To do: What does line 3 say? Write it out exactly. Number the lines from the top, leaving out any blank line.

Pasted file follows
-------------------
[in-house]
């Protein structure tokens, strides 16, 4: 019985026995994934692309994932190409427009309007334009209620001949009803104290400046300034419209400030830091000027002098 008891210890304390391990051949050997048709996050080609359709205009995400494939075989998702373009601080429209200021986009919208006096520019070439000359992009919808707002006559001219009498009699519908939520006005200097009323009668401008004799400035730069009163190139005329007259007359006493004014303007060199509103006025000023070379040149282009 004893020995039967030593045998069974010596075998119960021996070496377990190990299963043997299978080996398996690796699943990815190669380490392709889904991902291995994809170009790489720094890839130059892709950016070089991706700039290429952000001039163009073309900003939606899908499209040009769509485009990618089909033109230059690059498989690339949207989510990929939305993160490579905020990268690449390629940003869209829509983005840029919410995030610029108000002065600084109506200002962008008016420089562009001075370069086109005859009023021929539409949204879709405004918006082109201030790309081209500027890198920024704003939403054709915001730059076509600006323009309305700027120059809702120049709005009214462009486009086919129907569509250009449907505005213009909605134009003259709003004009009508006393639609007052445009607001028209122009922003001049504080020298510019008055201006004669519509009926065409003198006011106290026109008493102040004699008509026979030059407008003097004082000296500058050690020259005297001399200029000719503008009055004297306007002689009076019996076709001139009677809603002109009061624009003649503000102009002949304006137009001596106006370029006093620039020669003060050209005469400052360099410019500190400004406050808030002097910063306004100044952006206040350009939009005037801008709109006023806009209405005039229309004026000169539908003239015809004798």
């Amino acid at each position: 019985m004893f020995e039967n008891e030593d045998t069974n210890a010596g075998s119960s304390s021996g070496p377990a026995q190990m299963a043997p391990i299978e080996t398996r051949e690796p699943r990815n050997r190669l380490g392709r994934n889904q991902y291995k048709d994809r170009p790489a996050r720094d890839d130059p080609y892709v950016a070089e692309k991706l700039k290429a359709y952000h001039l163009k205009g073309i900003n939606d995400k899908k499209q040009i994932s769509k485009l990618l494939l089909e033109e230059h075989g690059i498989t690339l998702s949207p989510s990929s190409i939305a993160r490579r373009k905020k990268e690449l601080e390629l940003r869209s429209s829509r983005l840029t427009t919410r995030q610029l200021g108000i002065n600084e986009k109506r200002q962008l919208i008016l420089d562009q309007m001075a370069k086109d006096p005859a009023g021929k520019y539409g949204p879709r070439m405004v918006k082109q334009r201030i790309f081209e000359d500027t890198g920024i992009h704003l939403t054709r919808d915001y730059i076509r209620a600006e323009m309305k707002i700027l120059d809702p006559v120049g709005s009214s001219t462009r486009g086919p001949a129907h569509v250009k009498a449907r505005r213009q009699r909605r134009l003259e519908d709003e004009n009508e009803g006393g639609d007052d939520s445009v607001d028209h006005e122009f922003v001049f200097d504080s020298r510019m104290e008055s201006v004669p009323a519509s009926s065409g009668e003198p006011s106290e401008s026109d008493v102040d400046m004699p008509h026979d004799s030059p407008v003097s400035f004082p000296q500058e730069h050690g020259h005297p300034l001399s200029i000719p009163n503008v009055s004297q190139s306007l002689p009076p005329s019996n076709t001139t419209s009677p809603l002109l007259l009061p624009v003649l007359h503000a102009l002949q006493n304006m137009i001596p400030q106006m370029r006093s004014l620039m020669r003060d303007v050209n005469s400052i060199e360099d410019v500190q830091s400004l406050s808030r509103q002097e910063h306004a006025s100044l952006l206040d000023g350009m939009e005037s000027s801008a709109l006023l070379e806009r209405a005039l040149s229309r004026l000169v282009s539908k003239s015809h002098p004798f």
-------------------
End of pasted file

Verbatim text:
């Amino acid at each position: 019985m004893f020995e039967n008891e030593d045998t069974n210890a010596g075998s119960s304390s021996g070496p377990a026995q190990m299963a043997p391990i299978e080996t398996r051949e690796p699943r990815n050997r190669l380490g392709r994934n889904q991902y291995k048709d994809r170009p790489a996050r720094d890839d130059p080609y892709v950016a070089e692309k991706l700039k290429a359709y952000h001039l163009k205009g073309i900003n939606d995400k899908k499209q040009i994932s769509k485009l990618l494939l089909e033109e230059h075989g690059i498989t690339l998702s949207p989510s990929s190409i939305a993160r490579r373009k905020k990268e690449l601080e390629l940003r869209s429209s829509r983005l840029t427009t919410r995030q610029l200021g108000i002065n600084e986009k109506r200002q962008l919208i008016l420089d562009q309007m001075a370069k086109d006096p005859a009023g021929k520019y539409g949204p879709r070439m405004v918006k082109q334009r201030i790309f081209e000359d500027t890198g920024i992009h704003l939403t054709r919808d915001y730059i076509r209620a600006e323009m309305k707002i700027l120059d809702p006559v120049g709005s009214s001219t462009r486009g086919p001949a129907h569509v250009k009498a449907r505005r213009q009699r909605r134009l003259e519908d709003e004009n009508e009803g006393g639609d007052d939520s445009v607001d028209h006005e122009f922003v001049f200097d504080s020298r510019m104290e008055s201006v004669p009323a519509s009926s065409g009668e003198p006011s106290e401008s026109d008493v102040d400046m004699p008509h026979d004799s030059p407008v003097s400035f004082p000296q500058e730069h050690g020259h005297p300034l001399s200029i000719p009163n503008v009055s004297q190139s306007l002689p009076p005329s019996n076709t001139t419209s009677p809603l002109l007259l009061p624009v003649l007359h503000a102009l002949q006493n304006m137009i001596p400030q106006m370029r006093s004014l620039m020669r003060d303007v050209n005469s400052i060199e360099d410019v500190q830091s400004l406050s808030r509103q002097e910063h306004a006025s100044l952006l206040d000023g350009m939009e005037s000027s801008a709109l006023l070379e806009r209405a005039l040149s229309r004026l000169v282009s539908k003239s015809h002098p004798f």